Bob Fest is using his virtual science classroom to take on COVID-19 questions from a scientific perspective. In a world where fake news is touted and scientific data is scoffed at, Bob is taking on the responsibility to guide students toward reliable resources. He and his biology students have participated in a Q&A webinar on COVID-19 and other similarly dangerous and viral diseases, and have been tracking reported cases via the Johns Hopkins Coronavirus Resource Center.
In his IB Environment Systems & Society class, students are looking at the pandemic through the lens of wildlife trafficking and are researching how diseases can jump from humans to animals and vice versa. Bob points out how the possibility of transference “is magnified by habitat destruction and the consumption of wild animals such as bats and primates.” Students in this course are working on research-based opinion pieces of their own that they will submit to local news sources in hopes of publication.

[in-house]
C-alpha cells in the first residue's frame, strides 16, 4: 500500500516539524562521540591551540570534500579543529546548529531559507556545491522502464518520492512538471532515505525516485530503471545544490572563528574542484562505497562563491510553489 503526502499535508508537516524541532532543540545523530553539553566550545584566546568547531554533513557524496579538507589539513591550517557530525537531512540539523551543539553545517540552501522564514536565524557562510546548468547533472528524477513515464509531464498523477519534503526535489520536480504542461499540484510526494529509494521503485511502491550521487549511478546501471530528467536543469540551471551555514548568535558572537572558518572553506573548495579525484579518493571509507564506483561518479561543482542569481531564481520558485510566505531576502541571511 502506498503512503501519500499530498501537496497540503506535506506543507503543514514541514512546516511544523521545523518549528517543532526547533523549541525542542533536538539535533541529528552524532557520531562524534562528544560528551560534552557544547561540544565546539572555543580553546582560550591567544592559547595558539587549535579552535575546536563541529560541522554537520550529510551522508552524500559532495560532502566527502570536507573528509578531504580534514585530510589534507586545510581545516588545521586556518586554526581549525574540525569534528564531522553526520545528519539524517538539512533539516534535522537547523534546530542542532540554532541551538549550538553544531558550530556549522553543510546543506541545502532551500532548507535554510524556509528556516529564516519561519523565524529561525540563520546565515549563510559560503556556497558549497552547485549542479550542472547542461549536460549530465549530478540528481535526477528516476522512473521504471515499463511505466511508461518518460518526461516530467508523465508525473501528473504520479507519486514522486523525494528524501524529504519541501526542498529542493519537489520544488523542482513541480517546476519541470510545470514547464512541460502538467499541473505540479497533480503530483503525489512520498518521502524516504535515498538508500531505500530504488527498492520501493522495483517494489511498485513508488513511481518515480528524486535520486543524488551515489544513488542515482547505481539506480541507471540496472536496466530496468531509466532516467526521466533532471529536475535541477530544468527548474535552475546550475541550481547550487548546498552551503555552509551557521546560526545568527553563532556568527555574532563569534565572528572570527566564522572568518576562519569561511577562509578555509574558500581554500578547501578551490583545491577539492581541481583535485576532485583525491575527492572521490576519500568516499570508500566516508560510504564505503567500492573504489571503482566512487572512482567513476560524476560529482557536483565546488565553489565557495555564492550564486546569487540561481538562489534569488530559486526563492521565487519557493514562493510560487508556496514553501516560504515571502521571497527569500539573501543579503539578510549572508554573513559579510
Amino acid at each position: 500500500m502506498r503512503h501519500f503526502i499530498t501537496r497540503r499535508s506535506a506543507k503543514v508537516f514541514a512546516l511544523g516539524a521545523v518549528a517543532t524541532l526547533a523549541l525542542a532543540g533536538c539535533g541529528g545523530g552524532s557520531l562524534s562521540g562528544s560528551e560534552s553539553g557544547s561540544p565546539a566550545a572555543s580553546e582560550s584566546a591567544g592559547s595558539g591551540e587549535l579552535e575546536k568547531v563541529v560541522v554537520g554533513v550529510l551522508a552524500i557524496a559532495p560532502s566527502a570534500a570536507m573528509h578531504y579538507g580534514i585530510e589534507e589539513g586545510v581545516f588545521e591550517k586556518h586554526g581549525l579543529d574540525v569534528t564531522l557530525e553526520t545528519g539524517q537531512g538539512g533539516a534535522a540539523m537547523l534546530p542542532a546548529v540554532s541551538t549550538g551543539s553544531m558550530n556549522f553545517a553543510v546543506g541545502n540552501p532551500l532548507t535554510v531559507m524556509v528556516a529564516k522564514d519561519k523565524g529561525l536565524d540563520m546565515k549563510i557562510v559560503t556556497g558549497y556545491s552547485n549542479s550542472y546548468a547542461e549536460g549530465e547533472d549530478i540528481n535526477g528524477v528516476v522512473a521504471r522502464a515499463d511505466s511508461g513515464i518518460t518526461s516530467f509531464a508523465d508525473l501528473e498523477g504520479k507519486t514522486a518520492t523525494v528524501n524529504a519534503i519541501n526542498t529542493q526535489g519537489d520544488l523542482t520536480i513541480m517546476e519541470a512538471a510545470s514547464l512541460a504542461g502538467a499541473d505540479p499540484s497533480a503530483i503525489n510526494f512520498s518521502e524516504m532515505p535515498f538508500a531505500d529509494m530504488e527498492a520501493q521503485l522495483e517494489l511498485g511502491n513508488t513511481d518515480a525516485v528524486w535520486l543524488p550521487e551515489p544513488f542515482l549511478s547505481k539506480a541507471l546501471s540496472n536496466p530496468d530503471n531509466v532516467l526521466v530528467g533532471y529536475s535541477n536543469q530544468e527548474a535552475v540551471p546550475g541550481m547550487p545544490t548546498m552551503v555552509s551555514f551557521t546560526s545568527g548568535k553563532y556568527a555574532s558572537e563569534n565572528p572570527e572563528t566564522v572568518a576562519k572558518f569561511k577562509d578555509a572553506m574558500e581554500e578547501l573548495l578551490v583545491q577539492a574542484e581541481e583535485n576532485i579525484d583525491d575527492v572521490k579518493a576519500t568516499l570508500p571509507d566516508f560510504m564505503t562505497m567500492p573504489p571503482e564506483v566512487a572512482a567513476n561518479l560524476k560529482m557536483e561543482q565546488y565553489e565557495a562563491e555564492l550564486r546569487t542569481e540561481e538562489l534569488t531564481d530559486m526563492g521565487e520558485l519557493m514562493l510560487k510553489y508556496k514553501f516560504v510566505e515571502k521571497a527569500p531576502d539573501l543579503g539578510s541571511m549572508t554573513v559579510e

In addition to these COVID-19 related inquiries, Bob’s students are partaking in some more hands-on activities. The students in his IB ESS class have done tests on the soil in their own backyards and have made digital stop motion videos documenting the process. Bob intends this assignment and the videos the students produce to be” informative, scientific, creative, and fun!”
Furthermore, Bob will be live-streaming lessons on aquatic turtle surveying. After he safely and humanely catches a variety of turtles, the students will record and compare data on their physical characteristics. Activities like these will not only provide a way to continue students’ education remotely, but will also help students to safely get out of the house and into nature during social distancing.